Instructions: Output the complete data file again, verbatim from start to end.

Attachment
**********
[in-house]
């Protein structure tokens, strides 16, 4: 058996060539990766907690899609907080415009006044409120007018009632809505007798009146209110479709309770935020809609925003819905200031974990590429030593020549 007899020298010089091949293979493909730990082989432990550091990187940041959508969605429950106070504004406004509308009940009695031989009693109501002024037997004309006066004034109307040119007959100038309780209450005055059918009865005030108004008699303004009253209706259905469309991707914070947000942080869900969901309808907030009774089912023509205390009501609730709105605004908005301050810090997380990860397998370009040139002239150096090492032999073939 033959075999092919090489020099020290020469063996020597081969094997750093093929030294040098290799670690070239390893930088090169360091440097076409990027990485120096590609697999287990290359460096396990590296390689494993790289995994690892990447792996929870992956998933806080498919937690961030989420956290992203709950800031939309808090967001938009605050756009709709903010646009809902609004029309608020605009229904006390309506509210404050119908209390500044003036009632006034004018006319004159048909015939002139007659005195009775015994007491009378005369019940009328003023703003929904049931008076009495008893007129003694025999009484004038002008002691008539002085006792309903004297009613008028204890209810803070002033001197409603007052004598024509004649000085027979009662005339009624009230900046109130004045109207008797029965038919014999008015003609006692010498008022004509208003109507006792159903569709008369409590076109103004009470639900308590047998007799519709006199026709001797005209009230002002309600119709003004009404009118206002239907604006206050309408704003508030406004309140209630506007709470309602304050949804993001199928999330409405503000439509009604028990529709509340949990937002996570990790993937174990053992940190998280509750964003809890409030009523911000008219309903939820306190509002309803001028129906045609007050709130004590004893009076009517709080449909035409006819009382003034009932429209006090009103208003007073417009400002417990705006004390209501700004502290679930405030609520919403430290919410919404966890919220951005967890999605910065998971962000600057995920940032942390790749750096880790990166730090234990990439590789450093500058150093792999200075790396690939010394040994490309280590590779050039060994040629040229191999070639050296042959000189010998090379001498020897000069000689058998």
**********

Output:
[in-house]
């Protein structure tokens, strides 16, 4: 058996060539990766907690899609907080415009006044409120007018009632809505007798009146209110479709309770935020809609925003819905200031974990590429030593020549 007899020298010089091949293979493909730990082989432990550091990187940041959508969605429950106070504004406004509308009940009695031989009693109501002024037997004309006066004034109307040119007959100038309780209450005055059918009865005030108004008699303004009253209706259905469309991707914070947000942080869900969901309808907030009774089912023509205390009501609730709105605004908005301050810090997380990860397998370009040139002239150096090492032999073939 033959075999092919090489020099020290020469063996020597081969094997750093093929030294040098290799670690070239390893930088090169360091440097076409990027990485120096590609697999287990290359460096396990590296390689494993790289995994690892990447792996929870992956998933806080498919937690961030989420956290992203709950800031939309808090967001938009605050756009709709903010646009809902609004029309608020605009229904006390309506509210404050119908209390500044003036009632006034004018006319004159048909015939002139007659005195009775015994007491009378005369019940009328003023703003929904049931008076009495008893007129003694025999009484004038002008002691008539002085006792309903004297009613008028204890209810803070002033001197409603007052004598024509004649000085027979009662005339009624009230900046109130004045109207008797029965038919014999008015003609006692010498008022004509208003109507006792159903569709008369409590076109103004009470639900308590047998007799519709006199026709001797005209009230002002309600119709003004009404009118206002239907604006206050309408704003508030406004309140209630506007709470309602304050949804993001199928999330409405503000439509009604028990529709509340949990937002996570990790993937174990053992940190998280509750964003809890409030009523911000008219309903939820306190509002309803001028129906045609007050709130004590004893009076009517709080449909035409006819009382003034009932429209006090009103208003007073417009400002417990705006004390209501700004502290679930405030609520919403430290919410919404966890919220951005967890999605910065998971962000600057995920940032942390790749750096880790990166730090234990990439590789450093500058150093792999200075790396690939010394040994490309280590590779050039060994040629040229191999070639050296042959000189010998090379001498020897000069000689058998």